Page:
5.6.2008 10:49am
Aultimer:

Biglaw Equity Partner

What strikes me as most surprising here is that PH has such a great reputation for employment law services, and this seems like a huge, blatant employment faux pas.


Not surprising at all.
1. The cobbler's children have no shoes.
2. The median law firm partner is a terrible manager.
5.6.2008 11:25am
Houston Lawyer:
I have never seen a firm acknowledge that they are laying off associates because they don't have sufficient work. My experience has been that layoffs are primarily about the economics. In addition, you always keep your best associates. So, this associate was probably doing OK work and was getting good reviews, but wasn't performing as well as some of her peers.

Still, even when you are going to fire someone, you should treat her like a human being.
5.6.2008 11:58am
ejo:
while it may be difficult, if you had sterling performance reviews pre-pregnancy and the poor ones started flowing just before termination, you have just set yourself up for a lawsuit. it's kind of why honesty is still the best policy.
5.6.2008 11:58am
Thales (mail) (www):
I don't think anyone thinks the associate has a terribly strong legal claim, but I defer to employment law experts. I think what is shocking to most, even those who work in BigLaw, is simply the disrespect and lack of candid communication, as well as blatant face-saving if in fact there were no clear performance problems and PH is just concealing its own financial troubles by claiming the firing was performance-related. As others have alluded to, candor (there's simply no room for you, you came up for partner at a bad time) and taste (just had a miscarriage? Here's some more bad news) are what appear to be lacking. It's brave of the associate not to have taken the hush money, which the agreement Lat posted appears to amount to.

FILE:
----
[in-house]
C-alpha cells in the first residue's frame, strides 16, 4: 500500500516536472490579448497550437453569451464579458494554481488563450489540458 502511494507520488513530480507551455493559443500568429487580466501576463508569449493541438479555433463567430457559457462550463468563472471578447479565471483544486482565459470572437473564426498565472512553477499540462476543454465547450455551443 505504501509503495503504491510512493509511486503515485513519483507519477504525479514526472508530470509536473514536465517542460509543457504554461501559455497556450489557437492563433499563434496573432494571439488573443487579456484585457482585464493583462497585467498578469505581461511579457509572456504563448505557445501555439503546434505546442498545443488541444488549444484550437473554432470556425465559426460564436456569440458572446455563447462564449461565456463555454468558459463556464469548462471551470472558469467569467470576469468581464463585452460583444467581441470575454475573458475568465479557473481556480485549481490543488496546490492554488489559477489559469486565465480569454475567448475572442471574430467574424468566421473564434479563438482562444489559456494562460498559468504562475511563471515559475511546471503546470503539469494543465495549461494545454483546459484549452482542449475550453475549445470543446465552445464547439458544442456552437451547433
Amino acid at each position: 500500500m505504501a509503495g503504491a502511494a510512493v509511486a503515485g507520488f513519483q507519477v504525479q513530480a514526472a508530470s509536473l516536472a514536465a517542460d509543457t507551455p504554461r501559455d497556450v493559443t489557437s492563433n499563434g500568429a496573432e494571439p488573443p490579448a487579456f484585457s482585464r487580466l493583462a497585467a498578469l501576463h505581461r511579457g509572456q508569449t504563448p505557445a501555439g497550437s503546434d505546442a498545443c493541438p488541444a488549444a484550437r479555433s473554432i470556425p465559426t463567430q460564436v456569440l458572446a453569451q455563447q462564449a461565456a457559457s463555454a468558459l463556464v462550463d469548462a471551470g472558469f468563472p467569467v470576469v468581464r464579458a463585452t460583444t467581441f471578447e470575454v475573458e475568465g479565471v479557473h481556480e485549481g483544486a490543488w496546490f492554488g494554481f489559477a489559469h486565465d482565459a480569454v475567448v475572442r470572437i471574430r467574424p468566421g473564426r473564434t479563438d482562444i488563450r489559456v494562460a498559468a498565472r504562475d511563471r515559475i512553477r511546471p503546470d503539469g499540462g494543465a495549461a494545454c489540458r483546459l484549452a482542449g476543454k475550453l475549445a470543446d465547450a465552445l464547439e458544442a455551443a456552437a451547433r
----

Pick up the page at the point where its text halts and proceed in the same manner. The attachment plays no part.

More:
As others have said, it would be interesting to hear the firm's side of the story. I doubt that we will.
5.6.2008 12:24pm
Dan Weber (www):
And regardless of how common it is, why are things done this way? Do lawyers think that because they're smart in one area they don't have to delegate running the business to someone who knows how? How common is this attitude amongst partners?

It's not that different in the software world.

Having raw smarts and determination and hard work isn't always enough to get the job done. You might just have the wrong personality for management and running a business.

The smartest people are always those who flare out the brightest when everything hits the fan. (Dumb people can't keep things going long enough for the problem to become huge.)

I was pondering a jump from software and security to law a few years ago, especially in the wake of all the talk of outsourcing there was (which was over-emphasized), but I'm much less inclined to try the law field these days.
5.6.2008 12:45pm
affe (mail):
As someone who's been through a similar wringer a few years back (biglaw lateral, great reviews for two years, work dries up for months, pretend-bad-review and pretend-non-layoff, along with several others), anyone going into a big firm needs to realize that, up to the moment they become partner, they're fungible and expendable. Plan to be treated that way, and treat your employer similarlyy. Sock away your cash, network your ass off, don't take your reviews too seriously unless they provide specific, detailed feedback (I think I've had one in a 10-year career so far that did). Much disappointment then goes away.
5.6.2008 12:50pm
A.S.:
anyone going into a big firm needs to realize that, up to the moment they become partner, they're fungible and expendable